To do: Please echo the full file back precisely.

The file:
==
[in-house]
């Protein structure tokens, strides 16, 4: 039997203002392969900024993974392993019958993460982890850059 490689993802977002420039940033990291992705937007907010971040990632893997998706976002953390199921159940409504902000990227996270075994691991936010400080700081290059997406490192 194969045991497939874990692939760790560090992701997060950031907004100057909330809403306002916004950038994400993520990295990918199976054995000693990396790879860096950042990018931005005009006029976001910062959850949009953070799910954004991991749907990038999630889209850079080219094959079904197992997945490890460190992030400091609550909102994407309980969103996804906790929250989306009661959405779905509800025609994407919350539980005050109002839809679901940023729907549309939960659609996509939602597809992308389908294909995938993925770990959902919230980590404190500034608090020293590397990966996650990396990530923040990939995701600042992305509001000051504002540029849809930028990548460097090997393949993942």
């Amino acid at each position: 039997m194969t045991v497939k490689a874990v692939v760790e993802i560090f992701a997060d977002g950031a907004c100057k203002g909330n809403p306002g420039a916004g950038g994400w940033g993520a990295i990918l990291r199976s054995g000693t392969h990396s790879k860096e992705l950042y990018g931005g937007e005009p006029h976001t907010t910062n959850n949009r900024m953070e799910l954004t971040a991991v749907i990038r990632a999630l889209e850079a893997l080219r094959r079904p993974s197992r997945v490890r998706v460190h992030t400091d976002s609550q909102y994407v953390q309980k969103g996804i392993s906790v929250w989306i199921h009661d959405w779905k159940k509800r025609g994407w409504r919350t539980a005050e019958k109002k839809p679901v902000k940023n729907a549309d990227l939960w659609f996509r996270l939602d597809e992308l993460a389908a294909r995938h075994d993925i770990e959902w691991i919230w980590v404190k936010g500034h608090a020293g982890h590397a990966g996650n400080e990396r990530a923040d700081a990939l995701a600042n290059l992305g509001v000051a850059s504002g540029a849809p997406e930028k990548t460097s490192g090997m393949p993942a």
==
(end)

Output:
[in-house]
């Protein structure tokens, strides 16, 4: 039997203002392969900024993974392993019958993460982890850059 490689993802977002420039940033990291992705937007907010971040990632893997998706976002953390199921159940409504902000990227996270075994691991936010400080700081290059997406490192 194969045991497939874990692939760790560090992701997060950031907004100057909330809403306002916004950038994400993520990295990918199976054995000693990396790879860096950042990018931005005009006029976001910062959850949009953070799910954004991991749907990038999630889209850079080219094959079904197992997945490890460190992030400091609550909102994407309980969103996804906790929250989306009661959405779905509800025609994407919350539980005050109002839809679901940023729907549309939960659609996509939602597809992308389908294909995938993925770990959902919230980590404190500034608090020293590397990966996650990396990530923040990939995701600042992305509001000051504002540029849809930028990548460097090997393949993942």
């Amino acid at each position: 039997m194969t045991v497939k490689a874990v692939v760790e993802i560090f992701a997060d977002g950031a907004c100057k203002g909330n809403p306002g420039a916004g950038g994400w940033g993520a990295i990918l990291r199976s054995g000693t392969h990396s790879k860096e992705l950042y990018g931005g937007e005009p006029h976001t907010t910062n959850n949009r900024m953070e799910l954004t971040a991991v749907i990038r990632a999630l889209e850079a893997l080219r094959r079904p993974s197992r997945v490890r998706v460190h992030t400091d976002s609550q909102y994407v953390q309980k969103g996804i392993s906790v929250w989306i199921h009661d959405w779905k159940k509800r025609g994407w409504r919350t539980a005050e019958k109002k839809p679901v902000k940023n729907a549309d990227l939960w659609f996509r996270l939602d597809e992308l993460a389908a294909r995938h075994d993925i770990e959902w691991i919230w980590v404190k936010g500034h608090a020293g982890h590397a990966g996650n400080e990396r990530a923040d700081a990939l995701a600042n290059l992305g509001v000051a850059s504002g540029a849809p997406e930028k990548t460097s490192g090997m393949p993942a």